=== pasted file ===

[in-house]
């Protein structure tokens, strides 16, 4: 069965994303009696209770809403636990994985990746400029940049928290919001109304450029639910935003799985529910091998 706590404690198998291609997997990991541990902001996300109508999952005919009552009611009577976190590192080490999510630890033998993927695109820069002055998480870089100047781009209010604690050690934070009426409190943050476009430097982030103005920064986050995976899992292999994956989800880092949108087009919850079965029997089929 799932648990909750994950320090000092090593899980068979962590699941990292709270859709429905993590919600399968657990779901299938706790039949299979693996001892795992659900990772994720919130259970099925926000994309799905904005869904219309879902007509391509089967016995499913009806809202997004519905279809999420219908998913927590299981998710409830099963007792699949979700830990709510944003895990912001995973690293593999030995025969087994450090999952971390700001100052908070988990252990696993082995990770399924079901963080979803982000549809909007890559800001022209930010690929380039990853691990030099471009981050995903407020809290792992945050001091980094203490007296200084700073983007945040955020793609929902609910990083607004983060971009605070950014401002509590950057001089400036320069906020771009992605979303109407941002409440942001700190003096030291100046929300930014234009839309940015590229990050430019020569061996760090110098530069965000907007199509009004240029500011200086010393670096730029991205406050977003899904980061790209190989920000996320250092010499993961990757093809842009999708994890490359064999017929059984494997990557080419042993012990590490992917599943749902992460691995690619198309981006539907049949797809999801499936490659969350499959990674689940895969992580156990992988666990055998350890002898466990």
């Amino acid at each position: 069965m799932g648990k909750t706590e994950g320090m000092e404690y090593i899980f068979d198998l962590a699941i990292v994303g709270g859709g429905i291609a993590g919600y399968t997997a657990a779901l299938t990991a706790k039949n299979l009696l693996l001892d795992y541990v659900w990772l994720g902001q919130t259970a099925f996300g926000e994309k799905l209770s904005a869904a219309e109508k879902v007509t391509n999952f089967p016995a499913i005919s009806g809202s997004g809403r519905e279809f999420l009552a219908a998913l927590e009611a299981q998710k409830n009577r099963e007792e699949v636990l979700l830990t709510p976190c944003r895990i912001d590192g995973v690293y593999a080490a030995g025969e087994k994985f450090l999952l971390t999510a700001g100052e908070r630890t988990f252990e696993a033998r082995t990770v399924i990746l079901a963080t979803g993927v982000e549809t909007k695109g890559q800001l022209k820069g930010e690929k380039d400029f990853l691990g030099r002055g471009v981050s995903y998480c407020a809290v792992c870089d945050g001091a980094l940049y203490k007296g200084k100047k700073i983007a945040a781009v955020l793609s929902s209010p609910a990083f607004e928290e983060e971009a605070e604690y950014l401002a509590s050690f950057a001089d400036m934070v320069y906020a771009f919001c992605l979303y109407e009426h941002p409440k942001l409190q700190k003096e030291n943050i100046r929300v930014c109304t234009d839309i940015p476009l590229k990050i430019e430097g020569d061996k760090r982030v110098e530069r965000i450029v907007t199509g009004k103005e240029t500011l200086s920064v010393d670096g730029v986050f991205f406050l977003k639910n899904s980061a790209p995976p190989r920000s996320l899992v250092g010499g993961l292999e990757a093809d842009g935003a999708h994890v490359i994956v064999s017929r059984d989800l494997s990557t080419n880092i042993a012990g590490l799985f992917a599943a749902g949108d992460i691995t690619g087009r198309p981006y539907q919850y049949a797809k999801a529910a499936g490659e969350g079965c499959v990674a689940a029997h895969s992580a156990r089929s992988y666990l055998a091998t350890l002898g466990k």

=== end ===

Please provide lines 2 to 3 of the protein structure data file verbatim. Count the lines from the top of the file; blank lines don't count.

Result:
């Protein structure tokens, strides 16, 4: 069965994303009696209770809403636990994985990746400029940049928290919001109304450029639910935003799985529910091998 706590404690198998291609997997990991541990902001996300109508999952005919009552009611009577976190590192080490999510630890033998993927695109820069002055998480870089100047781009209010604690050690934070009426409190943050476009430097982030103005920064986050995976899992292999994956989800880092949108087009919850079965029997089929 799932648990909750994950320090000092090593899980068979962590699941990292709270859709429905993590919600399968657990779901299938706790039949299979693996001892795992659900990772994720919130259970099925926000994309799905904005869904219309879902007509391509089967016995499913009806809202997004519905279809999420219908998913927590299981998710409830099963007792699949979700830990709510944003895990912001995973690293593999030995025969087994450090999952971390700001100052908070988990252990696993082995990770399924079901963080979803982000549809909007890559800001022209930010690929380039990853691990030099471009981050995903407020809290792992945050001091980094203490007296200084700073983007945040955020793609929902609910990083607004983060971009605070950014401002509590950057001089400036320069906020771009992605979303109407941002409440942001700190003096030291100046929300930014234009839309940015590229990050430019020569061996760090110098530069965000907007199509009004240029500011200086010393670096730029991205406050977003899904980061790209190989920000996320250092010499993961990757093809842009999708994890490359064999017929059984494997990557080419042993012990590490992917599943749902992460691995690619198309981006539907049949797809999801499936490659969350499959990674689940895969992580156990992988666990055998350890002898466990």
């Amino acid at each position: 069965m799932g648990k909750t706590e994950g320090m000092e404690y090593i899980f068979d198998l962590a699941i990292v994303g709270g859709g429905i291609a993590g919600y399968t997997a657990a779901l299938t990991a706790k039949n299979l009696l693996l001892d795992y541990v659900w990772l994720g902001q919130t259970a099925f996300g926000e994309k799905l209770s904005a869904a219309e109508k879902v007509t391509n999952f089967p016995a499913i005919s009806g809202s997004g809403r519905e279809f999420l009552a219908a998913l927590e009611a299981q998710k409830n009577r099963e007792e699949v636990l979700l830990t709510p976190c944003r895990i912001d590192g995973v690293y593999a080490a030995g025969e087994k994985f450090l999952l971390t999510a700001g100052e908070r630890t988990f252990e696993a033998r082995t990770v399924i990746l079901a963080t979803g993927v982000e549809t909007k695109g890559q800001l022209k820069g930010e690929k380039d400029f990853l691990g030099r002055g471009v981050s995903y998480c407020a809290v792992c870089d945050g001091a980094l940049y203490k007296g200084k100047k700073i983007a945040a781009v955020l793609s929902s209010p609910a990083f607004e928290e983060e971009a605070e604690y950014l401002a509590s050690f950057a001089d400036m934070v320069y906020a771009f919001c992605l979303y109407e009426h941002p409440k942001l409190q700190k003096e030291n943050i100046r929300v930014c109304t234009d839309i940015p476009l590229k990050i430019e430097g020569d061996k760090r982030v110098e530069r965000i450029v907007t199509g009004k103005e240029t500011l200086s920064v010393d670096g730029v986050f991205f406050l977003k639910n899904s980061a790209p995976p190989r920000s996320l899992v250092g010499g993961l292999e990757a093809d842009g935003a999708h994890v490359i994956v064999s017929r059984d989800l494997s990557t080419n880092i042993a012990g590490l799985f992917a599943a749902g949108d992460i691995t690619g087009r198309p981006y539907q919850y049949a797809k999801a529910a499936g490659e969350g079965c499959v990674a689940a029997h895969s992580a156990r089929s992988y666990l055998a091998t350890l002898g466990k």